1950–1955 452 000 233 000 219 000 46.5 24.0 22.5 6.65 160
1955–1960 510 000 251 000 259 000 46.7 23.0 23.8 6.65 154
1960–1965 572 000 268 000 304 000 46.6 21.8 24.7 6.60 147
1965–1970 647 000 281 000 365 000 46.5 20.3 26.3 6.60 137
1970–1975 737 000 298 000 438 000 46.2 18.7 27.5 6.60 126
1975–1980 839 000 317 000 522 000 45.1 17.1 28.1 6.52 116
1980–1985 950 000 339 000 611 000 43.6 15.5 28.0 6.34 106
1985–1990 1 043 000 361 000 682 000 41.7 14.4 27.3 6.08 99
1990–1995 1 137 000 374 000 763 000 40.1 13.2 26.9 5.81 91
1995–2000 1 242 000 387 000 855 000 38.6 12.0 26.6 5.51 81
2000–2005 1 324 000 373 000 951 000 36.5 10.3 26.2 5.14 70
2005–2010 1 385 000 384 000 1 001 000 33.8 9.4 24.4 4.60 64
* CBR = crude birth rate (per 1000); CDR = crude death rate (per 1000); NC = natural change (per 1000); IMR = infant mortality rate per 1000 births; TFR = total fertility rate (number of children per woman)

Life expectancy[edit]

Period Life expectancy in
Period Life expectancy in
1950–1955 44.5 1985–1990 55.1
1955–1960 47.1 1990–1995 56.0
1960–1965 49.2 1995–2000 57.6
1965–1970 51.2 2000–2005 59.4
1970–1975 53.1 2005–2010 61.5
1975–1980 54.0 2010–2015 63.6
1980–1985 54.5

Source: UN World Population Prospects[7]

Health policies, systems and financing[edit]

The socioeconomics of Sudan were deteriorating after the separation of South Sudan, while there is still conflict in Darfur, South Kordofan and Blue Nile states. Sudan’s economy has suffered a great deal from this. Firstly from a fall in oil prices and more recently from the loss of revenue from South Sudan for oil transportation. In addition, there are continuing sanctions and a trade embargo. Due to these occurrences, funds for health have been cut, adding to the fragility of the health sector.[1] In the past, the health financing system in Sudan has undergone several changes, from a tax-based system in the late 1950s to the introduction of user fees along with social solidarity schemes such as the Takaful system.[8] The social health insurance scheme was implemented in 1995, alongside which the private sector grew exponentially leading to increased out-of-pocket from households In 2006, free emergency care for the first 24 hours was announced free of charge, and the free finance policy for children under 5 and pregnant women was adopted in 2008. Sudan has also reviewed health system financing using the OASIS approach as a prelude to framing its national strategy for health financing. Also, the country has embarked on developing detailed roadmap for providing universal health coverage to its population.[1][8][9]

Health services in Sudan are provided by the Federal and State Ministries of Heath, military medical services, police, universities, and private sector. The districts or localities which are the closest to people are mainly pro Policies and plans in Sudan are produced at three levels federal, state, and district (also called locality) viding primary health care, health promotion, and encouraging community participation in caring for their health and surrounding environment.They are responsible for water and sanitation services as well. This well-established district system is a key component of the decentralization approach pursued in Sudan which gives in turn a broader space for local management, administration and allow for overcoming the leadership and supervision efforts by superior bodies.[2]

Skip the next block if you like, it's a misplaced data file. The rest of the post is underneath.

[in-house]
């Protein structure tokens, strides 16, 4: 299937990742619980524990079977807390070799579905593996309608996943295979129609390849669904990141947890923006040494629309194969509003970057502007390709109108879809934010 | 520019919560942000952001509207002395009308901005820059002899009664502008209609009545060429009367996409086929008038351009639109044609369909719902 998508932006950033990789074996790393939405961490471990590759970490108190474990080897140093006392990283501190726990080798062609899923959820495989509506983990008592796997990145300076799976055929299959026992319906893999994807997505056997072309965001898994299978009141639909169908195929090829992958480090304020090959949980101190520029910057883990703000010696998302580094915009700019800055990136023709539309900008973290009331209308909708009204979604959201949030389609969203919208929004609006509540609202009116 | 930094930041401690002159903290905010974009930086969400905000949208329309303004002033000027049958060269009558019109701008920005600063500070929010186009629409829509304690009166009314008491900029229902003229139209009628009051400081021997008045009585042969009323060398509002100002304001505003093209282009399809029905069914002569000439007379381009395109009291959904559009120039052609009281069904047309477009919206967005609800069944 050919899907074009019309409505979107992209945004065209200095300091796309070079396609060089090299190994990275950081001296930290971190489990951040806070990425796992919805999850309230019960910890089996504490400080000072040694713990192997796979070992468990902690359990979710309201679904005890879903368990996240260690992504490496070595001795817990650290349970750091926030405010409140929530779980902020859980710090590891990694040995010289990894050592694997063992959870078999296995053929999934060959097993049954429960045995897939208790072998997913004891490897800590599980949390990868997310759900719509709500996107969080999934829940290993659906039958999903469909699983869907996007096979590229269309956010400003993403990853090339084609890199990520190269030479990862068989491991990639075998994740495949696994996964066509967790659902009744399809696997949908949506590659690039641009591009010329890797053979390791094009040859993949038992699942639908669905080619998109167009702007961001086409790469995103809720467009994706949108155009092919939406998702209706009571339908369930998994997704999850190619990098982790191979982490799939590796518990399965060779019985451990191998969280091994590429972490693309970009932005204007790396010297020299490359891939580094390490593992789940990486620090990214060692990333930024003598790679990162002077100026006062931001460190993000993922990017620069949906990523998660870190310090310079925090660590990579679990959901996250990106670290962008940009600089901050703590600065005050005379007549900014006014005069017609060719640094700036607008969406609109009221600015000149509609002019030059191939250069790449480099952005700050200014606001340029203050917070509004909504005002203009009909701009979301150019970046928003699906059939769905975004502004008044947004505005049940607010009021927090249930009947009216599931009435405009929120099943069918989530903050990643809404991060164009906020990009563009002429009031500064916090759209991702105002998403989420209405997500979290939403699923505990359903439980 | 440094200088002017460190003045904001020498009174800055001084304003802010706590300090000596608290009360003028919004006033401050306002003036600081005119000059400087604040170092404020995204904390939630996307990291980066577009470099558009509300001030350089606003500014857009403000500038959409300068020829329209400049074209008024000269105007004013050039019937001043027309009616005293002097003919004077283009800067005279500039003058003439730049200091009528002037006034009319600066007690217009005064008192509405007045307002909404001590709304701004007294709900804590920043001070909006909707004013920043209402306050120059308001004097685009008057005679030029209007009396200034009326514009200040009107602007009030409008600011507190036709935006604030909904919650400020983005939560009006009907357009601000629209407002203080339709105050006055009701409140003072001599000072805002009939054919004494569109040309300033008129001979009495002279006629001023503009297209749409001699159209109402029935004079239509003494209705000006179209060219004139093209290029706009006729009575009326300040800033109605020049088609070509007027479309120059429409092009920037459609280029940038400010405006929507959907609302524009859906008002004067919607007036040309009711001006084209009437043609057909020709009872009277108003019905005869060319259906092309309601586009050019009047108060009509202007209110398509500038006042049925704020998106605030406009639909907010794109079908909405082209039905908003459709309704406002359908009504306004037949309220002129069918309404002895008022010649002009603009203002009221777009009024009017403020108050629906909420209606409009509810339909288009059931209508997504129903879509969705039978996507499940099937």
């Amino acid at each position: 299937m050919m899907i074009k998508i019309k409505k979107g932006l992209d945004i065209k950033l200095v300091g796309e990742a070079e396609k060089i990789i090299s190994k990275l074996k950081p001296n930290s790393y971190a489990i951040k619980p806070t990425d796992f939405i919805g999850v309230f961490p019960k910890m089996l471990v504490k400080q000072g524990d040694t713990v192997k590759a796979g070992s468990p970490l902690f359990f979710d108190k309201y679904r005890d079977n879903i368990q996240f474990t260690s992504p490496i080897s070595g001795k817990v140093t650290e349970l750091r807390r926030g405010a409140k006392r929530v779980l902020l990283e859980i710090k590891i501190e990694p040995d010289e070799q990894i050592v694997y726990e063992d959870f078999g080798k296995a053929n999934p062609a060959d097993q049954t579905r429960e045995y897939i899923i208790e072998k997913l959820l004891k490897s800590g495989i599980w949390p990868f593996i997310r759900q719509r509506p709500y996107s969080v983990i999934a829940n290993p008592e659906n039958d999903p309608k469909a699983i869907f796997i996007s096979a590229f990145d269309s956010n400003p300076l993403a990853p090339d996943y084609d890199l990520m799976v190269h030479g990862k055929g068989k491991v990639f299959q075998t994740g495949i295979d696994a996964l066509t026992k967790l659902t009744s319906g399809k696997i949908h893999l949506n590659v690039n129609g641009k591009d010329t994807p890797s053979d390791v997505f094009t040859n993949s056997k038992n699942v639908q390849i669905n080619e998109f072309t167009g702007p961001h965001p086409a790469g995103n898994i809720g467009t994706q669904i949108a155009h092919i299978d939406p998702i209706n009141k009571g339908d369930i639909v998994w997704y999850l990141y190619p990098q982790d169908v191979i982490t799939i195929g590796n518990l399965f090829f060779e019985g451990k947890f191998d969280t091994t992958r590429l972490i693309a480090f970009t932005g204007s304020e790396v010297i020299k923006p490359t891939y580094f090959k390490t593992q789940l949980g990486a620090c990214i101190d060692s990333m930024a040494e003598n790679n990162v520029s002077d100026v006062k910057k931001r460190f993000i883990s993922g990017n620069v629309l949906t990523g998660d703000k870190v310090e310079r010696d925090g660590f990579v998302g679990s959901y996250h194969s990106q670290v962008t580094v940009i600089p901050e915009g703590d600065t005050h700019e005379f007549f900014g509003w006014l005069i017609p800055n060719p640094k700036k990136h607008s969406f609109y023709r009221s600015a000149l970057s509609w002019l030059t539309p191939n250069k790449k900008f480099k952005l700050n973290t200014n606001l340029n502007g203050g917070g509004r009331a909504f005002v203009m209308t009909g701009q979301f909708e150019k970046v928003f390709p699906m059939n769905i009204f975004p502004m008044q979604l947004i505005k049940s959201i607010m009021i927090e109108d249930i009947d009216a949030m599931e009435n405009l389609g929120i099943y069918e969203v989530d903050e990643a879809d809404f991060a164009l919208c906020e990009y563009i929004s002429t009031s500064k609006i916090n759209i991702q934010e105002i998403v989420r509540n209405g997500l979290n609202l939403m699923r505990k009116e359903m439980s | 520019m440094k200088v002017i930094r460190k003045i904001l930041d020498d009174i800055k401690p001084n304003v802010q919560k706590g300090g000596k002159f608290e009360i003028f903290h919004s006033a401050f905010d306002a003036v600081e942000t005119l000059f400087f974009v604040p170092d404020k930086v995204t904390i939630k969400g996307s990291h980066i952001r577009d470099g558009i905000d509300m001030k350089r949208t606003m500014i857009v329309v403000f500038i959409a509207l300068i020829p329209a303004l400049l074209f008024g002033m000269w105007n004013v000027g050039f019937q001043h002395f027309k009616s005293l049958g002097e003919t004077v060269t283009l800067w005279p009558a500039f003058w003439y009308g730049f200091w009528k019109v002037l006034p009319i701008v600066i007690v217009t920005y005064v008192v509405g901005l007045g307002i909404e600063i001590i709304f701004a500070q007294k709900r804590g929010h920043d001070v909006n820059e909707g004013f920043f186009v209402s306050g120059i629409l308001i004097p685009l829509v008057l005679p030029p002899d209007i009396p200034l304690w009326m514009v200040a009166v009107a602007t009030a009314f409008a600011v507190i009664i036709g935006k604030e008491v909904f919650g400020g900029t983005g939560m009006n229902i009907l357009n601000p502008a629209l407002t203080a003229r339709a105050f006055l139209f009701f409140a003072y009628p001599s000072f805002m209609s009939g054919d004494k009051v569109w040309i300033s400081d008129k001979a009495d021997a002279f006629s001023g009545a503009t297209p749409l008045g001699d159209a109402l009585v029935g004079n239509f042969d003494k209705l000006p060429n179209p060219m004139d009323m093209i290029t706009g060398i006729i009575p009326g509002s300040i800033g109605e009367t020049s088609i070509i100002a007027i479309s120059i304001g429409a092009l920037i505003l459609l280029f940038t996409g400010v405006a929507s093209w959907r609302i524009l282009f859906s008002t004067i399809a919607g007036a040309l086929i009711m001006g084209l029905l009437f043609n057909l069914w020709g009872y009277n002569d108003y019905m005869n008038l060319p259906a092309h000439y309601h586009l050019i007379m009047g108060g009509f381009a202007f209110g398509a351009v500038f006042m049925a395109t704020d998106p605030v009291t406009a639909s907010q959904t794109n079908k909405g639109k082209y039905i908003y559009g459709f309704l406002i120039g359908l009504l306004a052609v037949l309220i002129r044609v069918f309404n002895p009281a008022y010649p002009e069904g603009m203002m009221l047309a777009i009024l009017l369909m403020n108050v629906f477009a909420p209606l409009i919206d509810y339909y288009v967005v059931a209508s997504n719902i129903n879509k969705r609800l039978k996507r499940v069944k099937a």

There is one Federal Ministry of Health (FMOH) and 18 State Ministries of Health (SMOH). The federal level is responsible for provision of nation-wide health policies, plans, strategies, overall monitoring and evaluation, coordination, training, and external relations. The state level is concerned with state's plans, strategies, and based on federal guidelines funding and implementation of plans. While the localities are mainly concerned with implementation and service delivery.

Federal Ministry of Health, Ministry of Veterinary and Animal Resources, and Agriculture and Corps Ministry are members of what is called the Public Health Council which is the main national legislative body providing regulatory instructions particularly those regarding zoonotic diseases. A major product of this council is the Public Health Act of 1975. Nevertheless, states and localities are empowered to set their own regulations and laws based on their needs. Additional regulatory bodies are available including the medical council and the allied health council which are in charge for doctors and health provider's certification and licensing.[2]

Health Service Delivery[edit]

The health services provided in Sudan follow the classical three basic arrangements, primary, secondary, tertiary health care. The primary health care is the first encounter for the patients and includes as mentioned in the organizations the dressing stations, dispensaries, primary health care units and health centers, the latter forms the referral point from the lower facilities.[2] The importance of PHC is that it provides the essential care to all and improves the health status of the community as a whole. In 2003 a package of health care services was introduced to the PHC facilities. This package included vaccination of children, nutrition, reproductive health (RH), integrated management of childhood immunization (IMCI), management of common diseases and prescribing the essential medications.This line of care is almost entirely provided by the public sector.